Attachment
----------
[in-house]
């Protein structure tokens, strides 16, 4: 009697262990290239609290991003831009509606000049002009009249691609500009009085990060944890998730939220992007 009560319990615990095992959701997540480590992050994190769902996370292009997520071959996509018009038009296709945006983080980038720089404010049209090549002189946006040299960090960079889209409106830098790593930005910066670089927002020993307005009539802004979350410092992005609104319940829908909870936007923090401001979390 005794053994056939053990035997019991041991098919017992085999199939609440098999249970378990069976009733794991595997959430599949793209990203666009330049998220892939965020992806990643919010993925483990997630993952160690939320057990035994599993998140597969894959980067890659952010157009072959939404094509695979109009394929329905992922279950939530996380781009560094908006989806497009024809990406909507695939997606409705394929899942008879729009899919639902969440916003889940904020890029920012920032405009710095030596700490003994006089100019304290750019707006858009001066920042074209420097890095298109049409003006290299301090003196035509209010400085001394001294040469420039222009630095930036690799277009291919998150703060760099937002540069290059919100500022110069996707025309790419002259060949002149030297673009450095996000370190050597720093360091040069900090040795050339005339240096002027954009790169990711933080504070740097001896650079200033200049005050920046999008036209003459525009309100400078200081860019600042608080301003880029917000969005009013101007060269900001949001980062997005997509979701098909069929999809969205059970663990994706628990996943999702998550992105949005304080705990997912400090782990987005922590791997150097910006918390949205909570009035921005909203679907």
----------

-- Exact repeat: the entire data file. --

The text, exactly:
[in-house]
């Protein structure tokens, strides 16, 4: 009697262990290239609290991003831009509606000049002009009249691609500009009085990060944890998730939220992007 009560319990615990095992959701997540480590992050994190769902996370292009997520071959996509018009038009296709945006983080980038720089404010049209090549002189946006040299960090960079889209409106830098790593930005910066670089927002020993307005009539802004979350410092992005609104319940829908909870936007923090401001979390 005794053994056939053990035997019991041991098919017992085999199939609440098999249970378990069976009733794991595997959430599949793209990203666009330049998220892939965020992806990643919010993925483990997630993952160690939320057990035994599993998140597969894959980067890659952010157009072959939404094509695979109009394929329905992922279950939530996380781009560094908006989806497009024809990406909507695939997606409705394929899942008879729009899919639902969440916003889940904020890029920012920032405009710095030596700490003994006089100019304290750019707006858009001066920042074209420097890095298109049409003006290299301090003196035509209010400085001394001294040469420039222009630095930036690799277009291919998150703060760099937002540069290059919100500022110069996707025309790419002259060949002149030297673009450095996000370190050597720093360091040069900090040795050339005339240096002027954009790169990711933080504070740097001896650079200033200049005050920046999008036209003459525009309100400078200081860019600042608080301003880029917000969005009013101007060269900001949001980062997005997509979701098909069929999809969205059970663990994706628990996943999702998550992105949005304080705990997912400090782990987005922590791997150097910006918390949205909570009035921005909203679907």